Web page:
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Thematic Economy and Tonal Ambiguity in Late Janacek: A Study of the First Two Movements of the "Sinfonietta" (1926). Misere Op. 116, Concerto For Strings Op. 103, First Horn Quartet Op. 109, and Critical Commentaries on the Above Compositions.

Wiggins, C. D. (1997) Thematic Economy and Tonal Ambiguity in Late Janacek: A Study of the First Two Movements of the "Sinfonietta" (1926). Misere Op. 116, Concerto For Strings Op. 103, First Horn Quartet Op. 109, and Critical Commentaries on the Above Compositions. Doctoral thesis, University of Surrey (United Kingdom)..

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Abstract

Leos Janacek (1854-1928) composed the Sinfonietta in the Spring of 1926 (autographed score, unusually, not dated). The work is in five movements and is scored for four flutes (fourth doubles piccolo), 2 oboes (2nd doubles cor anglais), 2 clarinets (2nd doubles clarinet in Eb), bass clarinet, 2 bassoons, 4 horns, 3 trumpets in F, 9 trumpets in C, 4 trombones, tuba , percussion, 2 tenor tubas in 2 bass trumpets, timpani, harp and strings. The orchestration has in itself been subject to some speculation as different publications of the score give variations such as 3 trombones and tuba (Eulenburg) - more usual in Janacek’s orchestral writing - and viola d'amore (as in the MS but later altered to viola) in the third movement (hence the omission of the instruction "con sordini": the first of these points has some impact on part-writing in the second and third movements. Even now speculation surrounds the speed of certain sections in this same movement - of the five main editions (e.g. Eulenburg , Wiener Urtext 1981) indicate specific metronome marks which differ from others (such as the Wiener Urtext (U.E.) 1930 and 1987) and which in many cases were also omitted by Janacek himself in the MS. It is generally accepted that Janacek did not proofread the original publication very closely in 1927 and that consequently a number of inaccuracies were never corrected until many years after his death, if at all. For the purpose of analysis the version used will be the Universal Edition (U.E.) based on the Urtext of 1930, although references will be made where appropriate to anomalies with others, such as the Eulenburg Edition (1979) and to the MS itself, as one or two of these anomalies are quite significant. The work is often presumed to be a single composition of five movements, each of which contains thematic motivic or rhythmic references to one or more of the other movements: the most obvious of these is the re -introduction of the entire first movement during the latter part of the fifth movement, albeit with the restatement being “accompanied” by the full orchestra (which is not used in the first movement at all) and the re-introduction of the nine trumpets in C three bars from the end (a suggestion of Klemperer’s in a letter to Janacek of 19 Sept, 1927 which Janacek appears to have sanctioned, despite the retention - perhaps an oversight on Janacek’s part - of the instruction "(tacet)”, five bars earlier. Historically, however, the first movement was not initially conceived by Janacek in the context of a multi-movement work at all - the MS title is “Fanfary” for the first movement with the remainder of the work being entitled separately as “Sinfonietta vojenska” with programmatic titles about aspects of contemporary life in Brno where Janacek lived. Indeed, it is possible to tell by looking at the first page of the MS of the second movement that the right hand vertical “I” of “II” was added later - the pen stroke is darker and thicker than the left hand stroke. In addition both the fourth and fifth movements in the MS are labelled as IV. The “Fanfary” was intended to be used in the National Games of 1926 in Brno (hence the large number of trumpets suggesting an outdoor performance) and the remaining four movements were added later in the same year, and not a year later as is suggested in "Janacek - Leaves from his Life" edited and translated by Vilem and Margaret Tausky (Kahe and Averill, London 1980, p 159). Consequently, although there are motivic cells which can be said to be common to the first and second movements, each is best analysed separately and with in different parameters.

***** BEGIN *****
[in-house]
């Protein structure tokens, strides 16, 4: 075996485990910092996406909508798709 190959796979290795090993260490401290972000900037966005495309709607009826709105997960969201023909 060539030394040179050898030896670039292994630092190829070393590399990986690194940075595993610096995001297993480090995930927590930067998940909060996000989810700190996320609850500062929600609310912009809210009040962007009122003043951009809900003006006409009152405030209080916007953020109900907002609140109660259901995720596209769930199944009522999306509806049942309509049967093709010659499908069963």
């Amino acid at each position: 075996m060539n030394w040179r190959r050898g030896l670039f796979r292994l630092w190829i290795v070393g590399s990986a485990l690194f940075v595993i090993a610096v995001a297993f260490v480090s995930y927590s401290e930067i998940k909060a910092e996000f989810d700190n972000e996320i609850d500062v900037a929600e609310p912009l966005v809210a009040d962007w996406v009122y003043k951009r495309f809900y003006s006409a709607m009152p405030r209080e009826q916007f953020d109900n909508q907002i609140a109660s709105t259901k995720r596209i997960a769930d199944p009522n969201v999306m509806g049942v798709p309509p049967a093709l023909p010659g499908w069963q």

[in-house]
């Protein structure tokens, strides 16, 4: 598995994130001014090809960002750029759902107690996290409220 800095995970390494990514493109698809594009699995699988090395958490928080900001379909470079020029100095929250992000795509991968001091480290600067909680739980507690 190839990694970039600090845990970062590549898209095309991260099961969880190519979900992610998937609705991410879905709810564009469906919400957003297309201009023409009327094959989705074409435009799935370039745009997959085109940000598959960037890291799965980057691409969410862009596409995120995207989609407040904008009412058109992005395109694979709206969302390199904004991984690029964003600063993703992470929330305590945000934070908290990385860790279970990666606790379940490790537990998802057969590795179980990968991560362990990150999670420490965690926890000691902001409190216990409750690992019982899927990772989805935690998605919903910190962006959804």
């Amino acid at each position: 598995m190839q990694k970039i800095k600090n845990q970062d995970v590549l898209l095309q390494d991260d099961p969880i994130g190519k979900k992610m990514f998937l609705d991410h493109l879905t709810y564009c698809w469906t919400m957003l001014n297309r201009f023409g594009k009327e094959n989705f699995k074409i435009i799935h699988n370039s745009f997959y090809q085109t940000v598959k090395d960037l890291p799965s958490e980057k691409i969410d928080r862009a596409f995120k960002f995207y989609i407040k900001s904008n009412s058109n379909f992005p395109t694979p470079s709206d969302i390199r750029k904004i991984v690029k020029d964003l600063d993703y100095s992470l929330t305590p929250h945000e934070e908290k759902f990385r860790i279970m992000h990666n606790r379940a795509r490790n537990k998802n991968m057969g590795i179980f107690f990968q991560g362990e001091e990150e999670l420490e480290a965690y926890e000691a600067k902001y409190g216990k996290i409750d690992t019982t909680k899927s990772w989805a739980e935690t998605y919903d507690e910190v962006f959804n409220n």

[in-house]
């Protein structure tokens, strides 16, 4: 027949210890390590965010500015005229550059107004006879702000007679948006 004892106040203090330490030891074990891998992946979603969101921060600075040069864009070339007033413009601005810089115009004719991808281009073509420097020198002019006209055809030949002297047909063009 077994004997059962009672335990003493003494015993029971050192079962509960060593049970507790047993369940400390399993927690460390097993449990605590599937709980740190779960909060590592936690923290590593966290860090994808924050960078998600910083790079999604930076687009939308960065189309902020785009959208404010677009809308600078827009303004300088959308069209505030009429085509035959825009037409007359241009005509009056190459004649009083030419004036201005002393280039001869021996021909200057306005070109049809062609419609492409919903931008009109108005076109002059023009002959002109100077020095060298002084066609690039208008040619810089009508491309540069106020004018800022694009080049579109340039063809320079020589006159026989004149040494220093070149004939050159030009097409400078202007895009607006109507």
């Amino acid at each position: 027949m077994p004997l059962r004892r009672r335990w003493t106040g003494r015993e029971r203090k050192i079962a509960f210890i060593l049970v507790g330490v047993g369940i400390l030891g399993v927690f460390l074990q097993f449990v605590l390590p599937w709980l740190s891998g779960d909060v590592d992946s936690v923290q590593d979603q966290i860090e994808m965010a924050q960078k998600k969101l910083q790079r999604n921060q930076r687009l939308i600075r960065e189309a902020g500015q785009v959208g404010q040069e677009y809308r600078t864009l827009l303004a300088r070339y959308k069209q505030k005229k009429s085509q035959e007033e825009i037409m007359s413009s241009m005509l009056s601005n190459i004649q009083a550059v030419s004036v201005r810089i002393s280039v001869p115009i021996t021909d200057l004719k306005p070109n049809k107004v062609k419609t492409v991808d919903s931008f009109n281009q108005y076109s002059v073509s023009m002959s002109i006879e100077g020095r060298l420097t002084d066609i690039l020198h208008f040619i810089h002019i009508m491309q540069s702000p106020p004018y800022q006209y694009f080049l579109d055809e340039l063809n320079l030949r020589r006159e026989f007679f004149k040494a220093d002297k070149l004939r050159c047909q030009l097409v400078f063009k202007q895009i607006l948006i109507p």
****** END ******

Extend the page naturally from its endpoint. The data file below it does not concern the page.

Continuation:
Item Type: Thesis (Doctoral)
Divisions : Theses
Authors : Wiggins, C. D.
Date : 1997
Additional Information : Thesis (Ph.D.)--University of Surrey (United Kingdom), 1997.
Depositing User : EPrints Services
Date Deposited : 14 May 2020 15:43
Last Modified : 14 May 2020 15:49
URI: http://epubs.surrey.ac.uk/id/eprint/856880

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